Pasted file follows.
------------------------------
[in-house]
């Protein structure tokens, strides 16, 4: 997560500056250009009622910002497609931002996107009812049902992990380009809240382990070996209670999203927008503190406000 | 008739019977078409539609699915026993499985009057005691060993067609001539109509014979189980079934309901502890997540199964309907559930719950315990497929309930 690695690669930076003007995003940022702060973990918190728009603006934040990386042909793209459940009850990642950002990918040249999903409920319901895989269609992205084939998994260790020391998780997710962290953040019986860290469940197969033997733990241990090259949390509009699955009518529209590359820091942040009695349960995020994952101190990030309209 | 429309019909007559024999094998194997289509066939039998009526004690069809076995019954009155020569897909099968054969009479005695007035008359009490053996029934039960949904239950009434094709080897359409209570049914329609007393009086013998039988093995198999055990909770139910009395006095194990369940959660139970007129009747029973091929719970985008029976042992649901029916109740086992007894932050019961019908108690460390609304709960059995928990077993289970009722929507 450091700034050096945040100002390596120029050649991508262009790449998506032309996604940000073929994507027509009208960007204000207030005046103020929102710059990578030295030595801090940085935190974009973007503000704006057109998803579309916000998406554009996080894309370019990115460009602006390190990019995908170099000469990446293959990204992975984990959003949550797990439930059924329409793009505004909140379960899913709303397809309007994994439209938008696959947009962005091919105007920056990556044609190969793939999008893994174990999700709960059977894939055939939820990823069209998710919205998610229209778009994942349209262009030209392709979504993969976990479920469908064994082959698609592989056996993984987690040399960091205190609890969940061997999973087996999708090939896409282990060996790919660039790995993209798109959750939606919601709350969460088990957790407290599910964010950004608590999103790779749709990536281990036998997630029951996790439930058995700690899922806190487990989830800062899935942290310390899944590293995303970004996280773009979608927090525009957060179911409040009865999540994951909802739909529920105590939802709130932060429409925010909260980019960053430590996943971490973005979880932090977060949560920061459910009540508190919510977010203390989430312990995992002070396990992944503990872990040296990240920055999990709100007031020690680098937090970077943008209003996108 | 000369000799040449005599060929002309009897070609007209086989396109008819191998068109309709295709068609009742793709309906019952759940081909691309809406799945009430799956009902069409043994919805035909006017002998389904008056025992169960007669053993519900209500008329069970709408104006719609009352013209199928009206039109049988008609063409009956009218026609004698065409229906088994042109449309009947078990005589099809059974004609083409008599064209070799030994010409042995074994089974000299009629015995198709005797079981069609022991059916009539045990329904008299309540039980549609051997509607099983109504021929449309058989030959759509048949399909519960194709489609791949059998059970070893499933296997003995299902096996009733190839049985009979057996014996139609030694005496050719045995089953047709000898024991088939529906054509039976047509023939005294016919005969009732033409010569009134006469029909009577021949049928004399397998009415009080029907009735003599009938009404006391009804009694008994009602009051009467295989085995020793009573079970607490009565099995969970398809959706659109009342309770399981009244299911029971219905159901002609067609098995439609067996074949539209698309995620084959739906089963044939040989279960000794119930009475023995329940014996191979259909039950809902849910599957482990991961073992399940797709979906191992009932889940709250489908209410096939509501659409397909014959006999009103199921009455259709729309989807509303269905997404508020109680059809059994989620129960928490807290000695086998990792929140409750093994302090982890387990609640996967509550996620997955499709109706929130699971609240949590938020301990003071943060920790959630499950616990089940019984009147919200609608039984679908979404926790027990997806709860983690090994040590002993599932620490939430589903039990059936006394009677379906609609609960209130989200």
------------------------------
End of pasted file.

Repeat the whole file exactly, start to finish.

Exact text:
[in-house]
């Protein structure tokens, strides 16, 4: 997560500056250009009622910002497609931002996107009812049902992990380009809240382990070996209670999203927008503190406000 | 008739019977078409539609699915026993499985009057005691060993067609001539109509014979189980079934309901502890997540199964309907559930719950315990497929309930 690695690669930076003007995003940022702060973990918190728009603006934040990386042909793209459940009850990642950002990918040249999903409920319901895989269609992205084939998994260790020391998780997710962290953040019986860290469940197969033997733990241990090259949390509009699955009518529209590359820091942040009695349960995020994952101190990030309209 | 429309019909007559024999094998194997289509066939039998009526004690069809076995019954009155020569897909099968054969009479005695007035008359009490053996029934039960949904239950009434094709080897359409209570049914329609007393009086013998039988093995198999055990909770139910009395006095194990369940959660139970007129009747029973091929719970985008029976042992649901029916109740086992007894932050019961019908108690460390609304709960059995928990077993289970009722929507 450091700034050096945040100002390596120029050649991508262009790449998506032309996604940000073929994507027509009208960007204000207030005046103020929102710059990578030295030595801090940085935190974009973007503000704006057109998803579309916000998406554009996080894309370019990115460009602006390190990019995908170099000469990446293959990204992975984990959003949550797990439930059924329409793009505004909140379960899913709303397809309007994994439209938008696959947009962005091919105007920056990556044609190969793939999008893994174990999700709960059977894939055939939820990823069209998710919205998610229209778009994942349209262009030209392709979504993969976990479920469908064994082959698609592989056996993984987690040399960091205190609890969940061997999973087996999708090939896409282990060996790919660039790995993209798109959750939606919601709350969460088990957790407290599910964010950004608590999103790779749709990536281990036998997630029951996790439930058995700690899922806190487990989830800062899935942290310390899944590293995303970004996280773009979608927090525009957060179911409040009865999540994951909802739909529920105590939802709130932060429409925010909260980019960053430590996943971490973005979880932090977060949560920061459910009540508190919510977010203390989430312990995992002070396990992944503990872990040296990240920055999990709100007031020690680098937090970077943008209003996108 | 000369000799040449005599060929002309009897070609007209086989396109008819191998068109309709295709068609009742793709309906019952759940081909691309809406799945009430799956009902069409043994919805035909006017002998389904008056025992169960007669053993519900209500008329069970709408104006719609009352013209199928009206039109049988008609063409009956009218026609004698065409229906088994042109449309009947078990005589099809059974004609083409008599064209070799030994010409042995074994089974000299009629015995198709005797079981069609022991059916009539045990329904008299309540039980549609051997509607099983109504021929449309058989030959759509048949399909519960194709489609791949059998059970070893499933296997003995299902096996009733190839049985009979057996014996139609030694005496050719045995089953047709000898024991088939529906054509039976047509023939005294016919005969009732033409010569009134006469029909009577021949049928004399397998009415009080029907009735003599009938009404006391009804009694008994009602009051009467295989085995020793009573079970607490009565099995969970398809959706659109009342309770399981009244299911029971219905159901002609067609098995439609067996074949539209698309995620084959739906089963044939040989279960000794119930009475023995329940014996191979259909039950809902849910599957482990991961073992399940797709979906191992009932889940709250489908209410096939509501659409397909014959006999009103199921009455259709729309989807509303269905997404508020109680059809059994989620129960928490807290000695086998990792929140409750093994302090982890387990609640996967509550996620997955499709109706929130699971609240949590938020301990003071943060920790959630499950616990089940019984009147919200609608039984679908979404926790027990997806709860983690090994040590002993599932620490939430589903039990059936006394009677379906609609609960209130989200």